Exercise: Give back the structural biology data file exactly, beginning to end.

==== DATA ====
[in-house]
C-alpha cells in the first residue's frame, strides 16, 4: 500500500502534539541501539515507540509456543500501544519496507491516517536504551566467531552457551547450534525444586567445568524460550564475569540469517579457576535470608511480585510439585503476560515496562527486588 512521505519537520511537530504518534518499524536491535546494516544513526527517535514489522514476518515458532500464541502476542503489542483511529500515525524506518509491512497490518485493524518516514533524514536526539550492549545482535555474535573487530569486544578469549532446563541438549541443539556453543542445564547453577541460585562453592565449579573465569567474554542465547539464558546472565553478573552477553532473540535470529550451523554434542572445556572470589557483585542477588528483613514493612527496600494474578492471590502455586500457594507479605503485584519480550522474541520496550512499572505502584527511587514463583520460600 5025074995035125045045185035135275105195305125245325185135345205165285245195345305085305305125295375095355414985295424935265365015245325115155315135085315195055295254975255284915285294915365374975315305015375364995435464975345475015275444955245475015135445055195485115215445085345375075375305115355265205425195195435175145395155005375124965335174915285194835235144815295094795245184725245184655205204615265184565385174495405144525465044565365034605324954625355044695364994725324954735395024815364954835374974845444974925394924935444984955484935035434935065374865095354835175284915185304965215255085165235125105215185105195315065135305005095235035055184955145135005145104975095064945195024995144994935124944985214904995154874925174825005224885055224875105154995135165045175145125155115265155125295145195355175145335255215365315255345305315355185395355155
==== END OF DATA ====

[in-house]
C-alpha cells in the first residue's frame, strides 16, 4: 500500500502534539541501539515507540509456543500501544519496507491516517536504551566467531552457551547450534525444586567445568524460550564475569540469517579457576535470608511480585510439585503476560515496562527486588 512521505519537520511537530504518534518499524536491535546494516544513526527517535514489522514476518515458532500464541502476542503489542483511529500515525524506518509491512497490518485493524518516514533524514536526539550492549545482535555474535573487530569486544578469549532446563541438549541443539556453543542445564547453577541460585562453592565449579573465569567474554542465547539464558546472565553478573552477553532473540535470529550451523554434542572445556572470589557483585542477588528483613514493612527496600494474578492471590502455586500457594507479605503485584519480550522474541520496550512499572505502584527511587514463583520460600 5025074995035125045045185035135275105195305125245325185135345205165285245195345305085305305125295375095355414985295424935265365015245325115155315135085315195055295254975255284915285294915365374975315305015375364995435464975345475015275444955245475015135445055195485115215445085345375075375305115355265205425195195435175145395155005375124965335174915285194835235144815295094795245184725245184655205204615265184565385174495405144525465044565365034605324954625355044695364994725324954735395024815364954835374974845444974925394924935444984955484935035434935065374865095354835175284915185304965215255085165235125105215185105195315065135305005095235035055184955145135005145104975095064945195024995144994935124944985214904995154874925174825005224885055224875105154995135165045175145125155115265155125295145195355175145335255215365315255345305315355185395355155